The other characters, however, are nowhere near as well-developed. The Girl with All the Gifts does this weird sort of flip-reverse thing, where for most of its story the major players seem to be shallow stereotypes (the brusque sergeant, the scientist who thinks of people as “specimens”, the cowardly army grunt etc.), but who by the end are revealed to have more emotional depth than you’ve been led to believe. I’m not quite sure what the point of this actually is, other than to, perhaps, generate some tensions by playing with the reader’s expectations. I’d much prefer the characters to be fully-rounded from the off.

The writing is mostly good, and especially note-worthy are the action sequences, which are fluid, well-paced and never confusing. It’s possible to race through its 460 pages very quickly. It’s ultra readable. But I wasn’t too taken by the use of the word “Hungry” for “zombie”, which I found irritatingly juvenile (this is yet another zombie story set in a universe which never seems to have had its own zombie fiction). And there are occasional discrepancies in the worldbuilding; for example, at one point we are told that:

The hungries mostly stay close to where they were first turned, or infected, or whatever you want to call it. It’s not a homing instinct

But just eleven pages later, the text decides:

Instead of just freezing in place […] some hungries have a homing instinct for a particular place.

So it’s a hit-and-miss sort of book. The ending is absolutely brilliant: shocking, complex, morally ambiguous and by far the strongest, most original part of the book. But elsewhere, too much is familiar. There are gangs of scavenging, violent survivors roaming the wastes because genre convention dictates that all post-apocalypses must be so populated. And the fact that sneaking past the zombies depends on not being smelled by them is something we’ve all seen over and over again.

Outside of its one strong character and its good ending, The Girl with All the Gifts is just a fun romp, nothing more.

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5 responses to “The Girl With All The Gifts – M. R. Carey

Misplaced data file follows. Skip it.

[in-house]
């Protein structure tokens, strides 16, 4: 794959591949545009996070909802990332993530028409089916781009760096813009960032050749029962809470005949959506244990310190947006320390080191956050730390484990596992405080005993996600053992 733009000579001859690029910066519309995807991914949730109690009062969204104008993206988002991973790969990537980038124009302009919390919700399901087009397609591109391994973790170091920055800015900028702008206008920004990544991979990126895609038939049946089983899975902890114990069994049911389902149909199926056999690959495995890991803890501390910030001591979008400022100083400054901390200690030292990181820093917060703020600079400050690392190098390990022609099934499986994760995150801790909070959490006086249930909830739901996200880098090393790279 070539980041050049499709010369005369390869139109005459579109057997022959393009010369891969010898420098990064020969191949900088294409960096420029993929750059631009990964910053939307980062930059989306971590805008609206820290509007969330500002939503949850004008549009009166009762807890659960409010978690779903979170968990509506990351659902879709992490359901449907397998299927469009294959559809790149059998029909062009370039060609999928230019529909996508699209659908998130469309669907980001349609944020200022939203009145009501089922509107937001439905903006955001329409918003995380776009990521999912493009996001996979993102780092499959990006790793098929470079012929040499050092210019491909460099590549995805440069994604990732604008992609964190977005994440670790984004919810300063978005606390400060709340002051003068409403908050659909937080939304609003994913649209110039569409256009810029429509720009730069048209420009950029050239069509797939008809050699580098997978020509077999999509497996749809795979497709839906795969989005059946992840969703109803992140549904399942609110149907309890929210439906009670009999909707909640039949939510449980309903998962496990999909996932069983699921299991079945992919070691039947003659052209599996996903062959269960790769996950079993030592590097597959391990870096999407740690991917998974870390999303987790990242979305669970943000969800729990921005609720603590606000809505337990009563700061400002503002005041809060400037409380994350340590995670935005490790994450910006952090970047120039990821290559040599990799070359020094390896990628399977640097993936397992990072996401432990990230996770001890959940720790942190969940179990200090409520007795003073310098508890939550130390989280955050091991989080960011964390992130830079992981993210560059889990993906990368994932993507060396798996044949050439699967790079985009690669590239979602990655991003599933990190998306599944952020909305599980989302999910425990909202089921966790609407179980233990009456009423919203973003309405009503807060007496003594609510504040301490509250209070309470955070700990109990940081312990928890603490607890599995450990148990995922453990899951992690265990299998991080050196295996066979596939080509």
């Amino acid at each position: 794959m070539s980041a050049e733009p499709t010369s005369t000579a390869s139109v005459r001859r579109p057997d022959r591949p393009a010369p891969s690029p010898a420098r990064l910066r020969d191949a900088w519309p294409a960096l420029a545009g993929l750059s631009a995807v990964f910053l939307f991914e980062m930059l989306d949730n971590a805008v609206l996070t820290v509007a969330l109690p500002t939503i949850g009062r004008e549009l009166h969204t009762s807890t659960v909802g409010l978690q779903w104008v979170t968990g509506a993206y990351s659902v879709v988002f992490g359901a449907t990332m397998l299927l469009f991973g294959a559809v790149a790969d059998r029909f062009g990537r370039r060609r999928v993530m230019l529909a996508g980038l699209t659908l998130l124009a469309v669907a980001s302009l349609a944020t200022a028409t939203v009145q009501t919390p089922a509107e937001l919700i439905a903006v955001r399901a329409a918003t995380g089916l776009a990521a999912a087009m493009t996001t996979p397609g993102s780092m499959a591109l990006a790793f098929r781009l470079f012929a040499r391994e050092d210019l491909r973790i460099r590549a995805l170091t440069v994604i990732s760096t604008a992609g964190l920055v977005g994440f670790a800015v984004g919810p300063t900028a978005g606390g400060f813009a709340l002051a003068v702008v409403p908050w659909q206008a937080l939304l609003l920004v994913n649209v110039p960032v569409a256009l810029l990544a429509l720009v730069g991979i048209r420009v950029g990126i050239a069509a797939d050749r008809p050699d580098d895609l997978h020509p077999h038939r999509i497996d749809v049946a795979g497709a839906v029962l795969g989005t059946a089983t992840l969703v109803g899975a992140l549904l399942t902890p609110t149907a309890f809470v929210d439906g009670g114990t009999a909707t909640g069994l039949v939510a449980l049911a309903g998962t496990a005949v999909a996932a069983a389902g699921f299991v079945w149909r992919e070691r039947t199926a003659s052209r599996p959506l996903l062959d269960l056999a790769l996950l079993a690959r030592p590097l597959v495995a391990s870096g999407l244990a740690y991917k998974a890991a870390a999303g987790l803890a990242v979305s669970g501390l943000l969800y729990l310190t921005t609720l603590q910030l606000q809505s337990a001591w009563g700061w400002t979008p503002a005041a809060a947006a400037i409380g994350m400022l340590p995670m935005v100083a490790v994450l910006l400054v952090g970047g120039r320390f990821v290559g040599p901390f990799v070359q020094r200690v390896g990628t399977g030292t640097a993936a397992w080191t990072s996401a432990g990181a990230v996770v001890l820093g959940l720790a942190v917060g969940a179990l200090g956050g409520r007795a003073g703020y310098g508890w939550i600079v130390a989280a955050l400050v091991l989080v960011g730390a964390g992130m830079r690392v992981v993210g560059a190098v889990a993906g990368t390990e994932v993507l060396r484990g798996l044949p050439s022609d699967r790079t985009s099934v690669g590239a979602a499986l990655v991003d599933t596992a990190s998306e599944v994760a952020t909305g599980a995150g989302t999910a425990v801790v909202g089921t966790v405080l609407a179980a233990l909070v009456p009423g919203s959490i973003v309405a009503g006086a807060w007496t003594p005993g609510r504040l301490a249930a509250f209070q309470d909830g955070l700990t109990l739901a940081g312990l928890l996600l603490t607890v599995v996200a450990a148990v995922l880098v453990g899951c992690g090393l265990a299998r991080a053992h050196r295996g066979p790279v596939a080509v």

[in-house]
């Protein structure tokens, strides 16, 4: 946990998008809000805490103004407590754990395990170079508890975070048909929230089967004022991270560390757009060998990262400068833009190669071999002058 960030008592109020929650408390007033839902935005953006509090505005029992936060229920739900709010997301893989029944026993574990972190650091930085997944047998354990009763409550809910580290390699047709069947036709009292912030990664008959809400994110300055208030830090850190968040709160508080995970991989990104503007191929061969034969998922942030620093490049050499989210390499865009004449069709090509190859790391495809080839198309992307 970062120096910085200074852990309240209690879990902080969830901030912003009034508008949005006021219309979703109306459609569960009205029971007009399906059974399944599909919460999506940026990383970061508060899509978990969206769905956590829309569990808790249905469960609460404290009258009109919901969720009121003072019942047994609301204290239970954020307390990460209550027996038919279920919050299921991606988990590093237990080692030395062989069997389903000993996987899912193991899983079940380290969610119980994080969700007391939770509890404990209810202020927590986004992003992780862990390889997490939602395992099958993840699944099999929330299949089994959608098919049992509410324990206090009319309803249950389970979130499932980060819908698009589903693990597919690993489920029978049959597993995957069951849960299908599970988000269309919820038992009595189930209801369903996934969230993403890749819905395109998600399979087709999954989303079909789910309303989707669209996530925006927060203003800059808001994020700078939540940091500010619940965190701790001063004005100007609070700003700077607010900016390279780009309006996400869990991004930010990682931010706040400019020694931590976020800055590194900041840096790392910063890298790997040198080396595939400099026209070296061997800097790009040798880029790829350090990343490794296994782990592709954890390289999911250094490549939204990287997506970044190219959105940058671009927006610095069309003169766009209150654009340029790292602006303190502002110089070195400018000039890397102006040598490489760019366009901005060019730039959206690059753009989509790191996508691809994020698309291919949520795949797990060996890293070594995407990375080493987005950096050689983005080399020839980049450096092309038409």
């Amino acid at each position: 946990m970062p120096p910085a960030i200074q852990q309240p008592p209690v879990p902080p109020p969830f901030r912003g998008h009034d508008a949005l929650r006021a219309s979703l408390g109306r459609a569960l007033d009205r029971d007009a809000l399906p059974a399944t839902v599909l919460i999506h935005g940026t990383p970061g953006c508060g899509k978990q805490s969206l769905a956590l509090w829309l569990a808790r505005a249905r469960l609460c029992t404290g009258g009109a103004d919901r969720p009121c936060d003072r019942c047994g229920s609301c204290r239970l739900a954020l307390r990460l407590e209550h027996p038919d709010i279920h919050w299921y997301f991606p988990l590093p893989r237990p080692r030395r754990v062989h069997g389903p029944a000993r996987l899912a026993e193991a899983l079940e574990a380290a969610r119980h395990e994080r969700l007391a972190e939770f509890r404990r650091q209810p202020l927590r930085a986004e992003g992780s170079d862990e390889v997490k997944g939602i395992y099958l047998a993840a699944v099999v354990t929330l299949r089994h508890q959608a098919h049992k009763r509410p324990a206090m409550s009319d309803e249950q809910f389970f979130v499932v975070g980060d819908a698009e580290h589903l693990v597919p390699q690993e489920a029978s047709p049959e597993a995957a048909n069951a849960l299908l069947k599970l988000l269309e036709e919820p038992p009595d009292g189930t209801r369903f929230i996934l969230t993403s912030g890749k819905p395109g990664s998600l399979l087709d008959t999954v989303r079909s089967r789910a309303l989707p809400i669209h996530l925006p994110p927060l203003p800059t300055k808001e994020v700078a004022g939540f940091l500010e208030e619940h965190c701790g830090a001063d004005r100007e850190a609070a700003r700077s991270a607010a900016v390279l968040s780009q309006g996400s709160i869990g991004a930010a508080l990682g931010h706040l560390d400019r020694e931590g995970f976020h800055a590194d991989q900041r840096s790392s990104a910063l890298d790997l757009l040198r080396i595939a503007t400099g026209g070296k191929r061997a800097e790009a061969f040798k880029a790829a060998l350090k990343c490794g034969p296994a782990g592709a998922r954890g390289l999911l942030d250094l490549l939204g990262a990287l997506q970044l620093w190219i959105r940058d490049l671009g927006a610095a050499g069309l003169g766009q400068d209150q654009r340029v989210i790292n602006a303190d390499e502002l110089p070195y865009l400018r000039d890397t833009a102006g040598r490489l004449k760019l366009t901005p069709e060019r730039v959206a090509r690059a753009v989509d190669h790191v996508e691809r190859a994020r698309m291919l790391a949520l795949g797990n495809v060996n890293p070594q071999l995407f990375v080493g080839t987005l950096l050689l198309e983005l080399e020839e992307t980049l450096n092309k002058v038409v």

1. I read this book with the view of reading it from my 15 year old daughter’s eyes, not being aware of The Last of Us, and thought it was pretty original and pretty gripping. I agree with your analysis re the characters. My daughter is in a reading funk and I am still trying to convince her to read this – I thought it was pretty good from a YA perspective…

  2. 460 pages? 460? Maybe at 260.

    William Hope Hodgson has a tale too featuring an infectious fungus that slowly turns the afflicted into an at first mobile and eventually sessile plant-form. There’s a Japanese movie based on it out there somewhere.

    It sounds fine, though avoiding the term zombie seems a bit precious (the obvious alternative would be the infected, hungries seems a bit twee). Fine however isn’t award-worthy.

    Odd as you say the reviews don’t mention the game. It does seem relevant that there’s a very similar treatment which covers the same ground but to better effect.

    • I just thought “hungries” was what the children called the infected, but 50 pages in, and the adults are shown to use the same terminology. It really got on my nerves.

      It’s a perfectly fine book. It’s fun. But nothing mind-blowing.

  3. I’m glad you wrote this review. I had no idea about similarities to The Last of Us. I read The Girl With All the Gifts and liked it, because I did not expect the ending and because of the thread of Greek legends that ran through the book.

  4. I came fresh to this as I had hadn’t heard of the game. Nevertheless, my initial interest unravelled as I got deeper into the book. As is too often the way with novels straining to reinvent genres, the more I learned of what was going on, the less compelling it all becomes. I was intrigued by the central character and her plight, but the others were sketchy by comparison, which compromised my enjoyment and almost deterred me from completing it.